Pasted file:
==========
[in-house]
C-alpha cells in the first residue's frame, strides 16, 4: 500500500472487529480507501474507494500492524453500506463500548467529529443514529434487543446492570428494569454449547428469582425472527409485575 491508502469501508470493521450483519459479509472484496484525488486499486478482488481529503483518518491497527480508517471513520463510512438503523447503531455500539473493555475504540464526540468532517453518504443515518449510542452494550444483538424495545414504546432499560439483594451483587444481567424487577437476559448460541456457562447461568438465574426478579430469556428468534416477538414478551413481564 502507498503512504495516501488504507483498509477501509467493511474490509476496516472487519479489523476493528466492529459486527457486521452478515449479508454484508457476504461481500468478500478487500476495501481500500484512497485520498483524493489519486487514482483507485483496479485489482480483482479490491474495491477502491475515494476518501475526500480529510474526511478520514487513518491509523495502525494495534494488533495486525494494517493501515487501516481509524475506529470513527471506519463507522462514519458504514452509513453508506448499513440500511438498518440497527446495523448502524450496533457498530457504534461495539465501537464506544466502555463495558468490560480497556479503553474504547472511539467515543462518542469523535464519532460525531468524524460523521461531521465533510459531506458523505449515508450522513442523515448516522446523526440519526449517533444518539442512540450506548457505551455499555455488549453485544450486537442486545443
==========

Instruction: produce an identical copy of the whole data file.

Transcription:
[in-house]
C-alpha cells in the first residue's frame, strides 16, 4: 500500500472487529480507501474507494500492524453500506463500548467529529443514529434487543446492570428494569454449547428469582425472527409485575 491508502469501508470493521450483519459479509472484496484525488486499486478482488481529503483518518491497527480508517471513520463510512438503523447503531455500539473493555475504540464526540468532517453518504443515518449510542452494550444483538424495545414504546432499560439483594451483587444481567424487577437476559448460541456457562447461568438465574426478579430469556428468534416477538414478551413481564 502507498503512504495516501488504507483498509477501509467493511474490509476496516472487519479489523476493528466492529459486527457486521452478515449479508454484508457476504461481500468478500478487500476495501481500500484512497485520498483524493489519486487514482483507485483496479485489482480483482479490491474495491477502491475515494476518501475526500480529510474526511478520514487513518491509523495502525494495534494488533495486525494494517493501515487501516481509524475506529470513527471506519463507522462514519458504514452509513453508506448499513440500511438498518440497527446495523448502524450496533457498530457504534461495539465501537464506544466502555463495558468490560480497556479503553474504547472511539467515543462518542469523535464519532460525531468524524460523521461531521465533510459531506458523505449515508450522513442523515448516522446523526440519526449517533444518539442512540450506548457505551455499555455488549453485544450486537442486545443